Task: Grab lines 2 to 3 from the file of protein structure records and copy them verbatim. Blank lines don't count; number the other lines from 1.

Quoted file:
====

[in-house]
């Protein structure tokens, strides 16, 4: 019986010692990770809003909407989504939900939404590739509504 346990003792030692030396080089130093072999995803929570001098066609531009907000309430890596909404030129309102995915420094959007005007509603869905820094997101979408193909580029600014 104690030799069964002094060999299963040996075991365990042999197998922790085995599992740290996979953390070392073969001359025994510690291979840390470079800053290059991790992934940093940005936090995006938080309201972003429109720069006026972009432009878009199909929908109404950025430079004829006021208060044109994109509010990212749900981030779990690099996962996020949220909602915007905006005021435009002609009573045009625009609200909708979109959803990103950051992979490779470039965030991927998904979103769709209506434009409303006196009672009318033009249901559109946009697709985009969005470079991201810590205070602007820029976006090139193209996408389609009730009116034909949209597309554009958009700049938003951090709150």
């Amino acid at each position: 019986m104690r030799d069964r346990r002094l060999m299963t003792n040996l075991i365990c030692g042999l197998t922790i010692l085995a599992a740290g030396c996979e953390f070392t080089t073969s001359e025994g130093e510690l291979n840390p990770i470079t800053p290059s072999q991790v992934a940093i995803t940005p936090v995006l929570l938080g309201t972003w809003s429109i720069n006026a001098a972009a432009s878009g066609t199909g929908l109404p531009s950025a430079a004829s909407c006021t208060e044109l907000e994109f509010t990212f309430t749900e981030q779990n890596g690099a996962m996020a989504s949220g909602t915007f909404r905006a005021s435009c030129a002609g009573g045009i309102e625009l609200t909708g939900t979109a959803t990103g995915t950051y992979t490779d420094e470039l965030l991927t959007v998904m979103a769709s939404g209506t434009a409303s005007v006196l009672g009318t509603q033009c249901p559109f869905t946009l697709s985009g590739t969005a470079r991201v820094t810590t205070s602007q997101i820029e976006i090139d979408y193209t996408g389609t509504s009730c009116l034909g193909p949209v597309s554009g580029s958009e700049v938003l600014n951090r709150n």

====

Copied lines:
């Protein structure tokens, strides 16, 4: 019986010692990770809003909407989504939900939404590739509504 346990003792030692030396080089130093072999995803929570001098066609531009907000309430890596909404030129309102995915420094959007005007509603869905820094997101979408193909580029600014 104690030799069964002094060999299963040996075991365990042999197998922790085995599992740290996979953390070392073969001359025994510690291979840390470079800053290059991790992934940093940005936090995006938080309201972003429109720069006026972009432009878009199909929908109404950025430079004829006021208060044109994109509010990212749900981030779990690099996962996020949220909602915007905006005021435009002609009573045009625009609200909708979109959803990103950051992979490779470039965030991927998904979103769709209506434009409303006196009672009318033009249901559109946009697709985009969005470079991201810590205070602007820029976006090139193209996408389609009730009116034909949209597309554009958009700049938003951090709150």
């Amino acid at each position: 019986m104690r030799d069964r346990r002094l060999m299963t003792n040996l075991i365990c030692g042999l197998t922790i010692l085995a599992a740290g030396c996979e953390f070392t080089t073969s001359e025994g130093e510690l291979n840390p990770i470079t800053p290059s072999q991790v992934a940093i995803t940005p936090v995006l929570l938080g309201t972003w809003s429109i720069n006026a001098a972009a432009s878009g066609t199909g929908l109404p531009s950025a430079a004829s909407c006021t208060e044109l907000e994109f509010t990212f309430t749900e981030q779990n890596g690099a996962m996020a989504s949220g909602t915007f909404r905006a005021s435009c030129a002609g009573g045009i309102e625009l609200t909708g939900t979109a959803t990103g995915t950051y992979t490779d420094e470039l965030l991927t959007v998904m979103a769709s939404g209506t434009a409303s005007v006196l009672g009318t509603q033009c249901p559109f869905t946009l697709s985009g590739t969005a470079r991201v820094t810590t205070s602007q997101i820029e976006i090139d979408y193209t996408g389609t509504s009730c009116l034909g193909p949209v597309s554009g580029s958009e700049v938003l600014n951090r709150n």